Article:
Living at Home: Being Part of the Statistics

Today, it was revealed that 3 million young adults between 20 and 34 still live at home.
In 2011, 64% of men and 46% of women aged 20 were living with their parents, while only 7% of 34-year-old males and 2% of 34-year-old females remained in the family home.
And I am one of those statistics. Sigh.

I am even one of the clichés. I spent 4 years at university, racked up thousands of pounds of debt, graduated, returned home, and couldn't find a graduate job (though I didn't exactly try very hard).

So now I live at home, work as a waitress and in a sweet shop and have no solid plans to get out.

But at least I'm not part of the unemployed young people statistics anymore... swings and roundabouts.

There is also a comments page to go with the above article, where 4 'young people' have described their experiences of living at home. A few of their comments stood out:

Public perception now seems to suggest that those living at home are lazy, unaware of how to work for a living and take everything for granted.
Well, I work 2 jobs... about 45 hours a week. I'm pretty sure that isn't lazy. Granted, living at home means I don't have to use that money I earn to pay any household bills but that's a big part of the reason I have stayed at home: to save money.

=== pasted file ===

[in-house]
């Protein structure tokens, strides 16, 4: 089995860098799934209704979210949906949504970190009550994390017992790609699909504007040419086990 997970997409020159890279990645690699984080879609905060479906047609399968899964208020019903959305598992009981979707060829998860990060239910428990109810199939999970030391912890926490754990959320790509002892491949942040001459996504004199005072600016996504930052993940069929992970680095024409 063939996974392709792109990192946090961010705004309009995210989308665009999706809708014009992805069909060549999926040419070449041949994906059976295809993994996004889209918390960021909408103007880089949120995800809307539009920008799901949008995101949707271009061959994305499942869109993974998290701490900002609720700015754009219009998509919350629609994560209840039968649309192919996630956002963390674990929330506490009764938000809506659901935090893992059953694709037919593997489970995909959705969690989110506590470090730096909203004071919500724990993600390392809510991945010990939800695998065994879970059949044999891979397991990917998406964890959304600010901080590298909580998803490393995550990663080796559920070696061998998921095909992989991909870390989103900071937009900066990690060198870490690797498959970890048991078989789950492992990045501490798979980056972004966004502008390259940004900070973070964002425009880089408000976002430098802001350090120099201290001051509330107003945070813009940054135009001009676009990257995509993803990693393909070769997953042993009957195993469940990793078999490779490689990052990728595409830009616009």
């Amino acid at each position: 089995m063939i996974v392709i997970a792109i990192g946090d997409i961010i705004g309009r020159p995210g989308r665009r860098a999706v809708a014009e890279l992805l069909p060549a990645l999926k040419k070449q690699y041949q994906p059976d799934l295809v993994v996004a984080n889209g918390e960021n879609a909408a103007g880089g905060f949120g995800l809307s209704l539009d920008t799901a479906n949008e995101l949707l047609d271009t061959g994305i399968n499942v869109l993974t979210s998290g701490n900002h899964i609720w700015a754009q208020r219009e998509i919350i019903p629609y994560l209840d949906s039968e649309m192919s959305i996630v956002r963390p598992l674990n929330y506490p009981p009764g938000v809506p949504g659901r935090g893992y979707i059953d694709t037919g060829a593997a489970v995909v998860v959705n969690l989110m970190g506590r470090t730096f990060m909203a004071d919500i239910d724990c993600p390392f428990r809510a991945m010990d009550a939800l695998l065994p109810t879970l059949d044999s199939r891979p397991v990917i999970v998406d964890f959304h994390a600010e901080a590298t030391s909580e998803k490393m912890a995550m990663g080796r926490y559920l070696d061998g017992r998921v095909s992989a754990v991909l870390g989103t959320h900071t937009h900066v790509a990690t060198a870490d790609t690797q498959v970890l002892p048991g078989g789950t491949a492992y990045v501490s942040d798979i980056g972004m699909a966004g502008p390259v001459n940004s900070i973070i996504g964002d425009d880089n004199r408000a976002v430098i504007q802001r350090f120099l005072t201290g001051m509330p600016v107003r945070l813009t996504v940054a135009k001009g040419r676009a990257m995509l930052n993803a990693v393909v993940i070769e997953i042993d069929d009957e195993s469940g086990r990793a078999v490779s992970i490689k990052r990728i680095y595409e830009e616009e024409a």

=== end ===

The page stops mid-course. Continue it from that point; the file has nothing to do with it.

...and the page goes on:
And I like to think that I don't take stuff for granted. Well... actually, I suppose I take the fact that my washing will be done for me and that I don't have to clean very often. BUT man, I often feel guilty for not doing it enough. And I am working on changing that. Honestly.
The return to one's parental home after graduating is a fate many young people across Britain have resigned themselves to. Moving out is now a dream for the distant future, rather than a reality.
A shitty economy, no prospective graduate-level jobs... coming out of university these days is not a nice prospect. Makes you feel like repeating a year might not be a bad thing, prolong the illusion of adulthood.
So I carry on making the best of it and think myself lucky that I have a mum who is willing to put up with me and is so supportive.
Replace "mum" with "parents" and this works for me too. And if they ever seem to be pushing me to find a 'real' job or work out what I want to do, I do know it's because they just want what's best for me, and for me to be happy.
[...]I can feel quite restricted with what I do. [...] Don't get me wrong, we have a great relationship – but it can feel frustrating.
But this is the crux of the matter: I'm living at home. I'm back under the parental thumb. I am not (fully) independent and after 4 years of being as independent as I could have been while being a student, it can really grate sometimes.

This state of affairs was also rubbed in by spending a night with my sister in her uni halls... I got to pretend that I was still a student for another day!

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